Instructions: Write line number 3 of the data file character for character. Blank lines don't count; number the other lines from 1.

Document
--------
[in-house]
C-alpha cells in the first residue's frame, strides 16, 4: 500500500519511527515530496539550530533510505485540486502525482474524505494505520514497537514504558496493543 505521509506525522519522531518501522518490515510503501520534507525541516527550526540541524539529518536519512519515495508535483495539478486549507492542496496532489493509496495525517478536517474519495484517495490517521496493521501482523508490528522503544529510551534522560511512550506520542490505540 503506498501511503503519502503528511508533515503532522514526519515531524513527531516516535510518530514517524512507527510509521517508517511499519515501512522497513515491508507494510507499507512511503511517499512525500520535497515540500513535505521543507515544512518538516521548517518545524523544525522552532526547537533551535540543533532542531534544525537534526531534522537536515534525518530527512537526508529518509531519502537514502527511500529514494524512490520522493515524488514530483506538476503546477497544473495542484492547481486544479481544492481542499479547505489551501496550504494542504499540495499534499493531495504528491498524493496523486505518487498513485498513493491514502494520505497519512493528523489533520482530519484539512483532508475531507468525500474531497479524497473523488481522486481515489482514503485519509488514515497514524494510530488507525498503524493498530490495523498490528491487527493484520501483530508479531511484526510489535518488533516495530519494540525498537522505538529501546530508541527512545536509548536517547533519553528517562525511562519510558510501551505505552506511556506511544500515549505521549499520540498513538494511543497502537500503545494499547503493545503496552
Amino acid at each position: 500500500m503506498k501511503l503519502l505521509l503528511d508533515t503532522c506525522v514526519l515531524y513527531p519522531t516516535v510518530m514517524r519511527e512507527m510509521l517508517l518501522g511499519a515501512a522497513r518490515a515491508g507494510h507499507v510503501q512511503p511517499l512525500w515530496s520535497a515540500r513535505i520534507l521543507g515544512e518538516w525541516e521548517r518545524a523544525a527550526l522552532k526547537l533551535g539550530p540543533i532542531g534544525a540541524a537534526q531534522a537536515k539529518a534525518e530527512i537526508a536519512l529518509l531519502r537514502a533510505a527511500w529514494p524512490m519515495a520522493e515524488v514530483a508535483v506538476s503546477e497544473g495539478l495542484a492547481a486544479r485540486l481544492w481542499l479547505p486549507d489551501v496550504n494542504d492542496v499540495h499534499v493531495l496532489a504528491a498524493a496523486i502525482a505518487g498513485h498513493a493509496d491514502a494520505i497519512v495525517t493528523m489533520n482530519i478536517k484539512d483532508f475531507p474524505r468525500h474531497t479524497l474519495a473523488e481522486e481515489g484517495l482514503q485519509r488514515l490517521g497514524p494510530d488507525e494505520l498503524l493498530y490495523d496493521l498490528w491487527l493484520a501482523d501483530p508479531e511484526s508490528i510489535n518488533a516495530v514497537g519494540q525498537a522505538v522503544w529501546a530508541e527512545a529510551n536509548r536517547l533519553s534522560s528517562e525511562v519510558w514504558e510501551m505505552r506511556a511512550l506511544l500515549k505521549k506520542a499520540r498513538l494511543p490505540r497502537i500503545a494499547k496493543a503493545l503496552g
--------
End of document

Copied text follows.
Amino acid at each position: 500500500m503506498k501511503l503519502l505521509l503528511d508533515t503532522c506525522v514526519l515531524y513527531p519522531t516516535v510518530m514517524r519511527e512507527m510509521l517508517l518501522g511499519a515501512a522497513r518490515a515491508g507494510h507499507v510503501q512511503p511517499l512525500w515530496s520535497a515540500r513535505i520534507l521543507g515544512e518538516w525541516e521548517r518545524a523544525a527550526l522552532k526547537l533551535g539550530p540543533i532542531g534544525a540541524a537534526q531534522a537536515k539529518a534525518e530527512i537526508a536519512l529518509l531519502r537514502a533510505a527511500w529514494p524512490m519515495a520522493e515524488v514530483a508535483v506538476s503546477e497544473g495539478l495542484a492547481a486544479r485540486l481544492w481542499l479547505p486549507d489551501v496550504n494542504d492542496v499540495h499534499v493531495l496532489a504528491a498524493a496523486i502525482a505518487g498513485h498513493a493509496d491514502a494520505i497519512v495525517t493528523m489533520n482530519i478536517k484539512d483532508f475531507p474524505r468525500h474531497t479524497l474519495a473523488e481522486e481515489g484517495l482514503q485519509r488514515l490517521g497514524p494510530d488507525e494505520l498503524l493498530y490495523d496493521l498490528w491487527l493484520a501482523d501483530p508479531e511484526s508490528i510489535n518488533a516495530v514497537g519494540q525498537a522505538v522503544w529501546a530508541e527512545a529510551n536509548r536517547l533519553s534522560s528517562e525511562v519510558w514504558e510501551m505505552r506511556a511512550l506511544l500515549k505521549k506520542a499520540r498513538l494511543p490505540r497502537i500503545a494499547k496493543a503493545l503496552g